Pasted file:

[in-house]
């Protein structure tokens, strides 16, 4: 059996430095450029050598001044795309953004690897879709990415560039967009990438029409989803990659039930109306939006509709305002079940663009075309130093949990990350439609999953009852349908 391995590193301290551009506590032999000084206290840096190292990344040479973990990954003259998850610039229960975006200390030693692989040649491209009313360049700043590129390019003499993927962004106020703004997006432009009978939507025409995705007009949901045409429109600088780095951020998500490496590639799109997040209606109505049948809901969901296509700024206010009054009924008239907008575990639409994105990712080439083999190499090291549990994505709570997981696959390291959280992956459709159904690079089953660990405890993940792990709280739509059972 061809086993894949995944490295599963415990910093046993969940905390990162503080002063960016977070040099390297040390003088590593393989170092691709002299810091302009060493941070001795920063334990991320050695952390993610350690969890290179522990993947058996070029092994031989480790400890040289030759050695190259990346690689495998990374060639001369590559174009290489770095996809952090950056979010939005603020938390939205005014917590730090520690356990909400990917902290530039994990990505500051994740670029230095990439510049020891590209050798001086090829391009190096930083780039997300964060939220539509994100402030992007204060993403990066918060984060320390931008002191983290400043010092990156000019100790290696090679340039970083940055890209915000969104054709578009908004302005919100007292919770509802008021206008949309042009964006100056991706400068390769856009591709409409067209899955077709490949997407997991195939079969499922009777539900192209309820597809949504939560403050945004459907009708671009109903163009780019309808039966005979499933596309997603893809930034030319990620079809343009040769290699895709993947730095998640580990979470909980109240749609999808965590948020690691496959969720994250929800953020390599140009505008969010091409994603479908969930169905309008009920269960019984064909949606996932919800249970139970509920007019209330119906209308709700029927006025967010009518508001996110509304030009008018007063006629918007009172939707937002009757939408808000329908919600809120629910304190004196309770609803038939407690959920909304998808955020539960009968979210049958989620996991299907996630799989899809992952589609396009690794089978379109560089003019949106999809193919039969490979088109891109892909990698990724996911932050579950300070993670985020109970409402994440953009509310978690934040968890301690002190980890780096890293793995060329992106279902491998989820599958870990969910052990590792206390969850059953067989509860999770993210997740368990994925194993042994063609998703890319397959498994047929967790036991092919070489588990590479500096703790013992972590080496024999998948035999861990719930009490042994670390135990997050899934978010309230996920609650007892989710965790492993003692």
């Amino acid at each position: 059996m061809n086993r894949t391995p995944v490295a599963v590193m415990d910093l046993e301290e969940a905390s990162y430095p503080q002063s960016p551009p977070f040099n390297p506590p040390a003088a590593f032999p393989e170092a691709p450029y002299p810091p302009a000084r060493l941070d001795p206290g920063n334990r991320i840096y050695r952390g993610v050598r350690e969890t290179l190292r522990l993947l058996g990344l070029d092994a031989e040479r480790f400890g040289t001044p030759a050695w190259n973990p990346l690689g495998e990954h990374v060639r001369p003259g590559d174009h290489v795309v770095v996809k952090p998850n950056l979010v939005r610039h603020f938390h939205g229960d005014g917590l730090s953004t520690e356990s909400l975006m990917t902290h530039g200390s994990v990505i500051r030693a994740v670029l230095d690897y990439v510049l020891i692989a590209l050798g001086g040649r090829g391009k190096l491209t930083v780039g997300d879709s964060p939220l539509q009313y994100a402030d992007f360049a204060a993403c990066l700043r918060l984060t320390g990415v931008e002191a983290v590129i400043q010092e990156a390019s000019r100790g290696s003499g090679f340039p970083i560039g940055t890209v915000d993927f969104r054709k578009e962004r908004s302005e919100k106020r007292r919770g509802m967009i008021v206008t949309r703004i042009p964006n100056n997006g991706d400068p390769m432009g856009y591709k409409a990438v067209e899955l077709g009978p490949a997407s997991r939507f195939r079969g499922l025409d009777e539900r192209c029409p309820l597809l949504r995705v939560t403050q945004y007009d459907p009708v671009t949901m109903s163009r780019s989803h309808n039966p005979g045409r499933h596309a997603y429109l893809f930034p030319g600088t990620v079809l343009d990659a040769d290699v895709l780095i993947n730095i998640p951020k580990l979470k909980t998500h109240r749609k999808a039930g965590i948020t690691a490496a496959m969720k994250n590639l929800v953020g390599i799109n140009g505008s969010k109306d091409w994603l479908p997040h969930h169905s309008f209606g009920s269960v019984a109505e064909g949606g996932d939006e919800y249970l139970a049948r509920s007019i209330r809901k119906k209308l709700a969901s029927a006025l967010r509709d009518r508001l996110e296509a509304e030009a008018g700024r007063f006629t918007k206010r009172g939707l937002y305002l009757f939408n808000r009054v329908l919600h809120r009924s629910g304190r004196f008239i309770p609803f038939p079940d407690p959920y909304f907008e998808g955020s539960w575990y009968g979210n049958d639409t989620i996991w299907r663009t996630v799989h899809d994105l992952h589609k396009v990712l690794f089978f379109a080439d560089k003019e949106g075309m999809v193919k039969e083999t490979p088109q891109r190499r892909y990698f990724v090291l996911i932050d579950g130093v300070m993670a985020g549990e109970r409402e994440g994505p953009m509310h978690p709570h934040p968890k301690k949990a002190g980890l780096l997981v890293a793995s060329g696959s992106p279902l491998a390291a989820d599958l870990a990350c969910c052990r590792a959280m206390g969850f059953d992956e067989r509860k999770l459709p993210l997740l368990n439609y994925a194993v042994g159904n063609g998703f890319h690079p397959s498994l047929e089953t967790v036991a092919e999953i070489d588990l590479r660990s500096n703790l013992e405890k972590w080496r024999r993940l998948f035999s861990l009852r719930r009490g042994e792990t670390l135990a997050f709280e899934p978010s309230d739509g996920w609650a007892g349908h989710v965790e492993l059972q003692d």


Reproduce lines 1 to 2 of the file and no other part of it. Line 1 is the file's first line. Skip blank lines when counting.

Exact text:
[in-house]
């Protein structure tokens, strides 16, 4: 059996430095450029050598001044795309953004690897879709990415560039967009990438029409989803990659039930109306939006509709305002079940663009075309130093949990990350439609999953009852349908 391995590193301290551009506590032999000084206290840096190292990344040479973990990954003259998850610039229960975006200390030693692989040649491209009313360049700043590129390019003499993927962004106020703004997006432009009978939507025409995705007009949901045409429109600088780095951020998500490496590639799109997040209606109505049948809901969901296509700024206010009054009924008239907008575990639409994105990712080439083999190499090291549990994505709570997981696959390291959280992956459709159904690079089953660990405890993940792990709280739509059972 061809086993894949995944490295599963415990910093046993969940905390990162503080002063960016977070040099390297040390003088590593393989170092691709002299810091302009060493941070001795920063334990991320050695952390993610350690969890290179522990993947058996070029092994031989480790400890040289030759050695190259990346690689495998990374060639001369590559174009290489770095996809952090950056979010939005603020938390939205005014917590730090520690356990909400990917902290530039994990990505500051994740670029230095990439510049020891590209050798001086090829391009190096930083780039997300964060939220539509994100402030992007204060993403990066918060984060320390931008002191983290400043010092990156000019100790290696090679340039970083940055890209915000969104054709578009908004302005919100007292919770509802008021206008949309042009964006100056991706400068390769856009591709409409067209899955077709490949997407997991195939079969499922009777539900192209309820597809949504939560403050945004459907009708671009109903163009780019309808039966005979499933596309997603893809930034030319990620079809343009040769290699895709993947730095998640580990979470909980109240749609999808965590948020690691496959969720994250929800953020390599140009505008969010091409994603479908969930169905309008009920269960019984064909949606996932919800249970139970509920007019209330119906209308709700029927006025967010009518508001996110509304030009008018007063006629918007009172939707937002009757939408808000329908919600809120629910304190004196309770609803038939407690959920909304998808955020539960009968979210049958989620996991299907996630799989899809992952589609396009690794089978379109560089003019949106999809193919039969490979088109891109892909990698990724996911932050579950300070993670985020109970409402994440953009509310978690934040968890301690002190980890780096890293793995060329992106279902491998989820599958870990969910052990590792206390969850059953067989509860999770993210997740368990994925194993042994063609998703890319397959498994047929967790036991092919070489588990590479500096703790013992972590080496024999998948035999861990719930009490042994670390135990997050899934978010309230996920609650007892989710965790492993003692």